So what is minor internet fame like? It is as if absolutely nothing has happened. I’m not exactly sure what I was expecting, but there was a total lack of reponse beyond close friends and viewer counts. Now, I’ll admit that the video is blurry and that made it pretty difficult to recognize me, but it was mostly passed around on Facebook, and my friends insisted on tagging me (for better or worse). After about a second degree of separation, that didn’t seem to matter. The video continued to buzz around campus invisibly and seemingly of its own volition. In short, I’d thought “viral” was a stupid, gimmicky word, but it’s actually pretty apt: a biological virus isn’t considered a living thing, but it sure as hell spreads like one. And patient zero, that unlucky bastard who got the disease first, he gets lost in the mix almost immediately.
Really, the degree to which the video spread was only apparent after the fact. Months later, I would show it to someone I’d just met, and she would look at me and say, “I’ve seen this! That’s you?” One close friend of mine saw it while she was abroad in Spain — and even she didn’t recognize me. It isn’t entirely clear that it’s me taking a spill, but people were genuinely uninterested in who they were watching.
In retrospect, though, this may actually be one of those instances where the internet is dissapointingly in line with everyday life. After all, YouTube really didn’t change the results. If I’d actually fallen in front of 10,000 people, no one would have chased me down, infant outstretched, screaming, “KISS MY BABY!” I may have gotten a few classic YouTube comments like, “He dide shortly after,” and, “was that a girl or a guy? i hope it was a girl. and that she cried afterward,” but no one was going to approach me on campus, shake my hand, and say, “I was hoping youd dide.” On both the internet and in real life, no one cares about the person falling. Viewers and onlookers are in it for the laughs.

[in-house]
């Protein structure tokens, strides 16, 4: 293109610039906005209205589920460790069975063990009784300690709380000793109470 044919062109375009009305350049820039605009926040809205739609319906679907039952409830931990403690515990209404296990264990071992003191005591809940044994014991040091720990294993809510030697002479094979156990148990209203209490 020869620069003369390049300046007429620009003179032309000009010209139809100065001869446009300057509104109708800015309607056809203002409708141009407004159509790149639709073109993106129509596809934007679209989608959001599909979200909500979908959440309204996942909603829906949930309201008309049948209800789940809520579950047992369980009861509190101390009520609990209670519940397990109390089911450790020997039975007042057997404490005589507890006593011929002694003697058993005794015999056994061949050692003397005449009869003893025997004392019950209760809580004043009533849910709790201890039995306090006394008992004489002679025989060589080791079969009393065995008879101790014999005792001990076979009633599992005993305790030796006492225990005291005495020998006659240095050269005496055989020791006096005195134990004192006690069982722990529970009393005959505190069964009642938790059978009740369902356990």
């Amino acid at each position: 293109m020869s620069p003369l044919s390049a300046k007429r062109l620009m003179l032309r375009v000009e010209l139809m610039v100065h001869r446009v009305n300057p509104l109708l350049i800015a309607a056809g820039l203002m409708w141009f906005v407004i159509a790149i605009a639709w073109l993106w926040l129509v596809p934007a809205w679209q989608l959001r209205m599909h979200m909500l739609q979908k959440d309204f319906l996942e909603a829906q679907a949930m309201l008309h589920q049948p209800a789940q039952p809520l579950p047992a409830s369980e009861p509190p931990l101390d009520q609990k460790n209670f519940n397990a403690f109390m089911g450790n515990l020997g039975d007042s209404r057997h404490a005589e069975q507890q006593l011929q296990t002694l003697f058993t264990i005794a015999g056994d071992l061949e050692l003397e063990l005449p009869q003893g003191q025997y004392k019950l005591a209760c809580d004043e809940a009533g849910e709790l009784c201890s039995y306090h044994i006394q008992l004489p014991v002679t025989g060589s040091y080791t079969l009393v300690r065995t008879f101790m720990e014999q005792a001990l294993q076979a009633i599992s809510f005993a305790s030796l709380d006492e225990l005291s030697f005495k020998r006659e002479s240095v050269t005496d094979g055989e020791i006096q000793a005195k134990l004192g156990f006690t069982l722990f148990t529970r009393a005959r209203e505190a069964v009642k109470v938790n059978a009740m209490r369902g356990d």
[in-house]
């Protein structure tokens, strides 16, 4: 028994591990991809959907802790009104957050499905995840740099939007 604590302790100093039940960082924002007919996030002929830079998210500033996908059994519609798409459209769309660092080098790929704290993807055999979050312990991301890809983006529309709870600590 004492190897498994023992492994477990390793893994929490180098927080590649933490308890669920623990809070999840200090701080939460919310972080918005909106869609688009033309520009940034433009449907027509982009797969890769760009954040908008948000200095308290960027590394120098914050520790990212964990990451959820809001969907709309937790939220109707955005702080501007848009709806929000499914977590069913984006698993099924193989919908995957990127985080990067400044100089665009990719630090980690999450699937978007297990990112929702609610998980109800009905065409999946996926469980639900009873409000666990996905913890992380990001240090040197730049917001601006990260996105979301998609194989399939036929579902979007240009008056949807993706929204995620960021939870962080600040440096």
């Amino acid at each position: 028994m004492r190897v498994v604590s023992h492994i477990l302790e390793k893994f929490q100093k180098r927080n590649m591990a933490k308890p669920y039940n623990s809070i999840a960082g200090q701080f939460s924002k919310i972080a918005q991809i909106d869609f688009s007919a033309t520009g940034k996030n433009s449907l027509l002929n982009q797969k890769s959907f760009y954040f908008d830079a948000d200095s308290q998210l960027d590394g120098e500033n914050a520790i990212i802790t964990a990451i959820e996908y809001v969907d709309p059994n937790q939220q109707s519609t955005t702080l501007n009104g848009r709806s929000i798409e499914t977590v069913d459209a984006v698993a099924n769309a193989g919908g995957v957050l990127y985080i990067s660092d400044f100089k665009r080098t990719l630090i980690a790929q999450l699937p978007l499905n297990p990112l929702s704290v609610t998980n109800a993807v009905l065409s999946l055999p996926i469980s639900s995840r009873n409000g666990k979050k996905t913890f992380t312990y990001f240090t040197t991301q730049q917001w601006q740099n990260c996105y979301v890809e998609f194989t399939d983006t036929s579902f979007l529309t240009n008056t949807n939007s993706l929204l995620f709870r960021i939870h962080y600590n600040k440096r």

So, in the end, falling in public is actually a half-decent allegory for minor internet fame: it’s mildly humliating, completely disorienting, and oddly exhilerating. Best hope you have a camera ready.